AMD and Nvidia knows most users tend to upgrade every second generation of cards- or, to put it another way – owners of Pascal are currently deciding if they should jump-ship to the latest and greatest video cards.
While Nvidia’s Ampere architecture, and AMD’s RDNA 2 based video cards bring with them big leaps in performance, we also see support for both Ray Tracing and Mesh Shaders, and also VRS – and Variable Rate Shading is being used to great effect in titles such as Gears 5.
Another big deal is the inclusion for support of tech such as sampler feedback and DirectStorage, which again, will be critical for games in the future. Of course, in the here and now, titles are thin on the ground which supports VRS, and Ray Tracing titles are only now becoming common place – but even so, it’s nice to have a card capable of this tech.
Given the GTX 1080 was so popular, I wanted to discuss how well it holds up in 2021, and comparing it directly against Nvidia’s GeForce RTX 3080. This article will focus mostly on traditional raster performance, but also throw in DLSS results too. I’ll be covering both DLSS and Ray Tracing a lot more extensively in the future, but DLSS is piece of tech, and realistically if you buy an Nvidia card and the title supports DLSS, you’ll probably want to enable it (unless its DLSS 1.0, in which case results can be rather mixed).
Turning our attentions to the GeForce GTX 1080 though; If you were to argue that Pascal is one of the best graphics architectures Nvidia has ever released, I think you’d get very few who’d say you didn’t have a good point. Sure, cards such as the original GeForce and 8800 GTX, and even the RTX 20 series were arguably more important in that they bought in very new and important technology, but in terms of a very easy to see performance leap – Pascal was a winrar.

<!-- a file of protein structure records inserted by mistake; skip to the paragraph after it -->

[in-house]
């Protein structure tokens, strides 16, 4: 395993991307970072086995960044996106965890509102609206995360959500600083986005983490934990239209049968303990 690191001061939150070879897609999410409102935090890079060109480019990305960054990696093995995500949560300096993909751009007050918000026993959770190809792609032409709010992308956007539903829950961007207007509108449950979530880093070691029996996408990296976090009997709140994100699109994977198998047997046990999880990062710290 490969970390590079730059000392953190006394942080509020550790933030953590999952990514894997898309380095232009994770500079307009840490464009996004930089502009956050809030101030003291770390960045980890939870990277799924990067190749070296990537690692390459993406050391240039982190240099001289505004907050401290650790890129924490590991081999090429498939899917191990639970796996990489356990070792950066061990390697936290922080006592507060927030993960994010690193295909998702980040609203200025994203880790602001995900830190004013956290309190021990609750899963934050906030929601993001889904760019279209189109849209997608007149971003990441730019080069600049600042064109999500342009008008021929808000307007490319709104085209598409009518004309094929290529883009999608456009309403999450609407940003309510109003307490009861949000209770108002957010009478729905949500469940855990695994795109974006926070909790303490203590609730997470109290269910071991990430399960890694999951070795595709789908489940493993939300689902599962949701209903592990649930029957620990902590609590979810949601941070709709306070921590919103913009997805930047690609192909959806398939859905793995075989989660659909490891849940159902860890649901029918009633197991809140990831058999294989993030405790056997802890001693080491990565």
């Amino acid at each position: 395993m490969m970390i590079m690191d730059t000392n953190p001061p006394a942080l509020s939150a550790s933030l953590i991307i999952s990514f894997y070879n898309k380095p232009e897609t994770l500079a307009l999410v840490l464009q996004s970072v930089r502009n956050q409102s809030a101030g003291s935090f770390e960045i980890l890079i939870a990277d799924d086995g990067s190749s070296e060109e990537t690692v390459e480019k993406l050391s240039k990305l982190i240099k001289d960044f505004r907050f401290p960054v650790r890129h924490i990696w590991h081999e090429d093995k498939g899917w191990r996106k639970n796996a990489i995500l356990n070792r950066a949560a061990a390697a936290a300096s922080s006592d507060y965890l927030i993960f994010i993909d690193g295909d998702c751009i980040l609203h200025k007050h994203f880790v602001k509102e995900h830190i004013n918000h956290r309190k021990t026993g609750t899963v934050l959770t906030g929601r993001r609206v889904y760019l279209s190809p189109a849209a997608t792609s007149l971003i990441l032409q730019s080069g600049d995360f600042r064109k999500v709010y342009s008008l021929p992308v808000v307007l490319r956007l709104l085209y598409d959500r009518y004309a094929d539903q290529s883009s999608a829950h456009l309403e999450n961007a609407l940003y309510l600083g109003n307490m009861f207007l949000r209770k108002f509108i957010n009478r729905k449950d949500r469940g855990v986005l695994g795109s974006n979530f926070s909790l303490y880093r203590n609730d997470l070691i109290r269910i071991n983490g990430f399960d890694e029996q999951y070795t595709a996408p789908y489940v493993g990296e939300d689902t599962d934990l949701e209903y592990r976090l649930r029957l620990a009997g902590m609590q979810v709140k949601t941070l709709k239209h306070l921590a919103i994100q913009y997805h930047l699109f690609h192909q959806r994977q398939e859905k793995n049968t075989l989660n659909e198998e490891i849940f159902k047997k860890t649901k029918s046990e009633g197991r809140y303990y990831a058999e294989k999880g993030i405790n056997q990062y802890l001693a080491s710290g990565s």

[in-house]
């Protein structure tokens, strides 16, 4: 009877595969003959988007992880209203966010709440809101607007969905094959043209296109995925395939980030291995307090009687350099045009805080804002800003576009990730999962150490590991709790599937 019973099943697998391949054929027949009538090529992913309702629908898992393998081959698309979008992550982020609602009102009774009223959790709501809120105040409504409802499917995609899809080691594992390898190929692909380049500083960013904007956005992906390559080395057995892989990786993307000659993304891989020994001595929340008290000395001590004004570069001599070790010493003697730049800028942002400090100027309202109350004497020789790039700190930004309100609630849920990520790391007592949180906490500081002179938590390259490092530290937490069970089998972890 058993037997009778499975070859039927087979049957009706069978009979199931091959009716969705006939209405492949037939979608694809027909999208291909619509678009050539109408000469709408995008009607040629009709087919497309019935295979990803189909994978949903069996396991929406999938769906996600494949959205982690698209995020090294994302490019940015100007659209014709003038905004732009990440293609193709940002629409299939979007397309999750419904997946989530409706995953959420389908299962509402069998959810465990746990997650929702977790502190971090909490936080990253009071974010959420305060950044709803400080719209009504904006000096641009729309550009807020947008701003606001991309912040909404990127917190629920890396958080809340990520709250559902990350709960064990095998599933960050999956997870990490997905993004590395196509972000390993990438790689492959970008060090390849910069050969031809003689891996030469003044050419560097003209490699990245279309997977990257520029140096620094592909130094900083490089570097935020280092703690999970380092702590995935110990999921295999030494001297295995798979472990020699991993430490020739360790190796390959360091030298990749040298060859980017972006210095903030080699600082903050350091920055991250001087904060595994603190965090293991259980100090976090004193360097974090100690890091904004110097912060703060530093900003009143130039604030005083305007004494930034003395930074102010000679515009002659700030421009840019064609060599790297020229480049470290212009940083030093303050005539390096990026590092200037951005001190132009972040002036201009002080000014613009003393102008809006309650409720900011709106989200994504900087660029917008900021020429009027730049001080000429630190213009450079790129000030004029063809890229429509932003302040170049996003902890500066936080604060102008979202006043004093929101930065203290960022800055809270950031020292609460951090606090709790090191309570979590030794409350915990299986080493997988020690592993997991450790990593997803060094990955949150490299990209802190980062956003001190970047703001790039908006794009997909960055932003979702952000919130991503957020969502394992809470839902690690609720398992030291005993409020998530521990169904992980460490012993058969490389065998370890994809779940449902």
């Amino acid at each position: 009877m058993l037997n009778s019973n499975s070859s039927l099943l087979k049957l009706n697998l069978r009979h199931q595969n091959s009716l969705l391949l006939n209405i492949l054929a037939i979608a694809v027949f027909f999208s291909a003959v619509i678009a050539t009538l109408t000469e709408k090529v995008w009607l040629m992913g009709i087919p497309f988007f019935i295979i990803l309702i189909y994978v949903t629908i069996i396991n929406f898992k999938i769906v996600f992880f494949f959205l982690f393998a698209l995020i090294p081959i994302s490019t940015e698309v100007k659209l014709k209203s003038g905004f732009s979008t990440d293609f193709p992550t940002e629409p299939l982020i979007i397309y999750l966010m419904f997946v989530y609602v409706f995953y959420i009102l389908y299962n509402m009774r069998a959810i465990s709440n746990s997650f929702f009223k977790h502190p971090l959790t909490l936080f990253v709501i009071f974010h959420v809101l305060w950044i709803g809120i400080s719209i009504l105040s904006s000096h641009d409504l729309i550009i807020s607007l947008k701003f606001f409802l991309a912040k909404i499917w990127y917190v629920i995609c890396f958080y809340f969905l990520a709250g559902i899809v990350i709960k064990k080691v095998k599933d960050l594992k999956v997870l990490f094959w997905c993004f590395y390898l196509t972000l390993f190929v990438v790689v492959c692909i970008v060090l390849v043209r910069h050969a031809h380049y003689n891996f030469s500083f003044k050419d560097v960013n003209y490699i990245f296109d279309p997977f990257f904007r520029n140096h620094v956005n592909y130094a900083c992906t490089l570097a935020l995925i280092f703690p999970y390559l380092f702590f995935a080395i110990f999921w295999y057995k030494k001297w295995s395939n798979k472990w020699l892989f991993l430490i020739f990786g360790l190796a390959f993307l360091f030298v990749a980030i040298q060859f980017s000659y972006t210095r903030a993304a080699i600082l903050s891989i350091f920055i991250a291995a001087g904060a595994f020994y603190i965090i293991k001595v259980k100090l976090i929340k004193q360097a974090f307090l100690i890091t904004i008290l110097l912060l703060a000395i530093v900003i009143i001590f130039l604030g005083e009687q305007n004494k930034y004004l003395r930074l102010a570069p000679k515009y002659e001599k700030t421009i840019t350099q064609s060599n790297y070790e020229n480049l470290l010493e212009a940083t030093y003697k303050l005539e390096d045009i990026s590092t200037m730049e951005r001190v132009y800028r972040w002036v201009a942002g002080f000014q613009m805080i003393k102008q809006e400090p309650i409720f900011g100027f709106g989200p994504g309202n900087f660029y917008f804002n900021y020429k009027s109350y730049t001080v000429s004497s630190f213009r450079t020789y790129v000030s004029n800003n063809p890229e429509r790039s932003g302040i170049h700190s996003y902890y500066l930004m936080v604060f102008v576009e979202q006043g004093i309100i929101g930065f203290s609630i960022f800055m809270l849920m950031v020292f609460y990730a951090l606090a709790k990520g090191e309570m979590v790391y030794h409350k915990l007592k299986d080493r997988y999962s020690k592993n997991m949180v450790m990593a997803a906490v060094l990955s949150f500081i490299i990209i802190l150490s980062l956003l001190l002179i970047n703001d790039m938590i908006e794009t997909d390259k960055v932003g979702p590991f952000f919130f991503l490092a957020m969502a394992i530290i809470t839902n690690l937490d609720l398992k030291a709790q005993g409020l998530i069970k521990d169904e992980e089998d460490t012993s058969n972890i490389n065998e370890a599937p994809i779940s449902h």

In a nutshell, Nvidia used a custom 16nm process to create Pascal, and with the GTX 1080 loaded it with 2560 CUDA cores and 8GB of GDDR5X memory. Nvidia boasted at the time that this card was not just “crafted for speed” but was almost “irresponsibly fast”. A good argument can be had that the GTX 1080 (and for that matter, the 1080 Ti and 1070) were perhaps a ‘bit too good’, and very hard for Nvidia to really follow up with in terms of such an obvious performance leap.
It really was one of those architectures where everything lined up – a major improvement in almost every way, new memory tech (GDDR5X), a vastly improved process node and big strides in architecture. Maxwell was a good architecture, but Pascal just destroyed it in all metrics.
Nvidia’s Ampere then is certainly a great architecture in its own right – with the RTX 3080 doubling down on hardware based ray tracing and offering significant performance upticks compared to Turing. The number of CUDA cores with Ampere increases massively too, although of course, the number of CUDA cores and clock frequency isn’t necessarily as important as scheduling work across these cores and keeping them busy and fed.
The specs tell the story here though – the RTX 3080 really just is a big leap over Pascal in raw compute performance, but a noticeable disappointment with Ampere is the RAM. Whilst the bandwidth has been supercharged, the amount of RAM has only increased by 2GB, from 8GB of the GTX 1080 to 10GB for the RTX 3080. 10GB should be fine for 4K in the short to medium term, but in my opinion anyway, it’s a big shame we didn’t see the RTX 3080 outfitted with the same 12GB residing on the RTX 3080 Ti. With ‘stuff’ incoming like sampler feedback and DirectStorage its hard to know what will happen with VRAM requirements going forward, but let’s be honest, more is always better, and AMD’s RX 6800 XT certainly finds a great way to market itself here.